"The only solutions are for drug companies to develop new antibiotics or for physicians to use antibiotics appropriately," Uslan said. "This is a really tremendous opportunity for UC to lead in the state of California. UC can be a model for the rest of the state."
As we enter cold and flu season, people can do their part to reduce the threat of antibiotic resistance, according to Uslan:
1) If you are seeing your doctor for a cold or flu, discuss the use of antibiotics with your physician. If it's a viral infection, antibiotics aren't effective and will only add to the problem of antibiotic resistance. Antibiotics are appropriately prescribed for only bacterial infections.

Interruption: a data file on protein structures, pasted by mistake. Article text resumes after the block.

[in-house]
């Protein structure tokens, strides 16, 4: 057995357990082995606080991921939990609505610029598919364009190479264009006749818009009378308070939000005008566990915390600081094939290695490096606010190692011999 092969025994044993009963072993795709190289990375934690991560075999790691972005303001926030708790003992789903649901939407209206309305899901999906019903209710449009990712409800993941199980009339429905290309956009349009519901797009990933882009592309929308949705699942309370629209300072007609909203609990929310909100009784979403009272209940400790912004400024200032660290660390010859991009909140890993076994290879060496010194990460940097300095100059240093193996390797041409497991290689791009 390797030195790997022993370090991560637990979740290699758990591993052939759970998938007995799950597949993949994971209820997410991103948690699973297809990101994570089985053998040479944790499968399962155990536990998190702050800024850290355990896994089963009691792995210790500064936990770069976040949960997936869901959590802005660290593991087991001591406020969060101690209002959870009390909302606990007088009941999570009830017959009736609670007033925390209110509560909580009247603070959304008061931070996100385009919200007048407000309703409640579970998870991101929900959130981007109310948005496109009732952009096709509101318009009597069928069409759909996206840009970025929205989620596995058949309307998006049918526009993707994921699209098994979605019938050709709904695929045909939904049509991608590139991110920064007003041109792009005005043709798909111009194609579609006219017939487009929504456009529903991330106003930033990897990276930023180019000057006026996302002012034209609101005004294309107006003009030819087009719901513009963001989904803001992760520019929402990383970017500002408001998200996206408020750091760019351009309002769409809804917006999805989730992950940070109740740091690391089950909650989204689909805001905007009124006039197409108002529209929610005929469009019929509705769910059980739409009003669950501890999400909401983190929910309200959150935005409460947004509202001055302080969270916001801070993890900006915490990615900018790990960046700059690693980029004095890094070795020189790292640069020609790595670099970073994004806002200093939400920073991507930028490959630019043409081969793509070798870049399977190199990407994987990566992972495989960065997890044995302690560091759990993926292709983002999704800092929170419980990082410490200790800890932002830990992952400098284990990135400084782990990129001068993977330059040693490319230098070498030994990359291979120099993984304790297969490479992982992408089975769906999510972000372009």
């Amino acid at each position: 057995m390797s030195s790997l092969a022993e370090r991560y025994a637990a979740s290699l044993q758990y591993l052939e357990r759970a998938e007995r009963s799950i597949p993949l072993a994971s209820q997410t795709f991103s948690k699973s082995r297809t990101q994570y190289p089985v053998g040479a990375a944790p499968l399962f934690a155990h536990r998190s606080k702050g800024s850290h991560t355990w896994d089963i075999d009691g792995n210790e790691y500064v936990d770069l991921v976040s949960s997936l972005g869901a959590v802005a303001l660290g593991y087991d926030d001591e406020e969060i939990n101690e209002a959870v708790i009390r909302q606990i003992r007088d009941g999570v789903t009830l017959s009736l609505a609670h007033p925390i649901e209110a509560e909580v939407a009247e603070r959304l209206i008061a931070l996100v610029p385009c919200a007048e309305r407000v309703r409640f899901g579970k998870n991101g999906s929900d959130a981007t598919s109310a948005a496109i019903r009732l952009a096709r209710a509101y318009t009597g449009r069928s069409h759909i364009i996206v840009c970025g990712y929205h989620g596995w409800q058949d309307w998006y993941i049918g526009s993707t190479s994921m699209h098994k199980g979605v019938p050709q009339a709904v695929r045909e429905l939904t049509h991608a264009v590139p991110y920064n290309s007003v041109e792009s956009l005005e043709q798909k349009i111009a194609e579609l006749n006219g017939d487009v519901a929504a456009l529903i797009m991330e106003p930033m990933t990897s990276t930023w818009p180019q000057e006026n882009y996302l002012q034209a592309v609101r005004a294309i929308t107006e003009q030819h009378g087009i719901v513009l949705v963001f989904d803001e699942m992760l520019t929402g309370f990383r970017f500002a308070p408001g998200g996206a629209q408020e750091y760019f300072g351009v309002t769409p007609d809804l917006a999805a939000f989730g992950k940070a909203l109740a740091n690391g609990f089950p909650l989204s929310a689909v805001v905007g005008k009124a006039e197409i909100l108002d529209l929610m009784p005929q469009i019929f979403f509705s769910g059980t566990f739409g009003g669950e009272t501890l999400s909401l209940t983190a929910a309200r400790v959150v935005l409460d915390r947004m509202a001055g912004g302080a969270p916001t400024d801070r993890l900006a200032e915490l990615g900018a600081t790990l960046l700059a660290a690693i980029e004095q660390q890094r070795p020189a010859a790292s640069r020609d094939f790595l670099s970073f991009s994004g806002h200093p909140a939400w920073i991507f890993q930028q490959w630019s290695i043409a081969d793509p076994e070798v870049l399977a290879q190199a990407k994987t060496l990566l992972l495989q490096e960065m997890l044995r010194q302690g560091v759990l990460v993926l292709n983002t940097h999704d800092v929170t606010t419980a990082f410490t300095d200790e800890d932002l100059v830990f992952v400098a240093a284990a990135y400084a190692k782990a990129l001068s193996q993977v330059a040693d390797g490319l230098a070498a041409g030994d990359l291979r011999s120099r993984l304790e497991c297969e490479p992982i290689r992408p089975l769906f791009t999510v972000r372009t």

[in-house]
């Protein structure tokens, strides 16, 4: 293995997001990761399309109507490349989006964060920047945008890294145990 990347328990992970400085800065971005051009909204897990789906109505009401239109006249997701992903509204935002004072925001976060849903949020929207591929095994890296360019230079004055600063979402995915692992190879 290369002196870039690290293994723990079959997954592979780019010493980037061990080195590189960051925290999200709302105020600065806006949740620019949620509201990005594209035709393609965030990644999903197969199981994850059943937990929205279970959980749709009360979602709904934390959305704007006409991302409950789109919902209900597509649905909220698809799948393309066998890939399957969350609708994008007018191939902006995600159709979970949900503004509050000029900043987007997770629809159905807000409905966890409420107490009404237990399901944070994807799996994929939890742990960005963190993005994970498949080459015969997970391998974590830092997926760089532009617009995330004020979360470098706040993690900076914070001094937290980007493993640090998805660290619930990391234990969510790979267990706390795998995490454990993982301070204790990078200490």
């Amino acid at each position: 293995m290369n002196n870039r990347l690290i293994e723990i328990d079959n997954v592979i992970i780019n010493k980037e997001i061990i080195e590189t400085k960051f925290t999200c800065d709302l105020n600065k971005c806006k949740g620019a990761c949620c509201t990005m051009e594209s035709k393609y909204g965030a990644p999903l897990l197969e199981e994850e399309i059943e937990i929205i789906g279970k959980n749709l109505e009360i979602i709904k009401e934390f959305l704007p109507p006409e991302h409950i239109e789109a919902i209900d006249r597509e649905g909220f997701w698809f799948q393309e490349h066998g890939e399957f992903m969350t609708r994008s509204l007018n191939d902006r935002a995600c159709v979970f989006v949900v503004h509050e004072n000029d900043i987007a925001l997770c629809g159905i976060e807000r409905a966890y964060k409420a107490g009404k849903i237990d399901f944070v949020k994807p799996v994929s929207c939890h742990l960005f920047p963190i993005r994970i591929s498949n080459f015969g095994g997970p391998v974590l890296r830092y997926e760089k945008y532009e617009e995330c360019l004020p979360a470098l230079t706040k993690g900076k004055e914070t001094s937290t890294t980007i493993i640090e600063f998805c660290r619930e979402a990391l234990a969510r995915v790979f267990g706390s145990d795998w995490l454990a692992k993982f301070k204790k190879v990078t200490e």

2) If your doctor determines that you do not have a bacterial infection, do not pressure your doctor to prescribe antibiotics. Instead, ask about methods you can use to reduce your symptoms.
3) Take antibiotics exactly as prescribed by your physician, even if you feel better.
4) Do not save leftover antibiotics for the next time you become sick.
5) Do not take antibiotics prescribed for someone else.
6) Do not assume that yellow or green mucus means that you need antibiotics. It is normal for mucus to get thick and change color during a viral cold.
7) The vast majority of sore throats do not require antibiotics. Only 5 percent to 15 percent of adult cases of sore throat are due to "strep." If your doctor suspects strep throat, ask whether a throat swab is appropriate.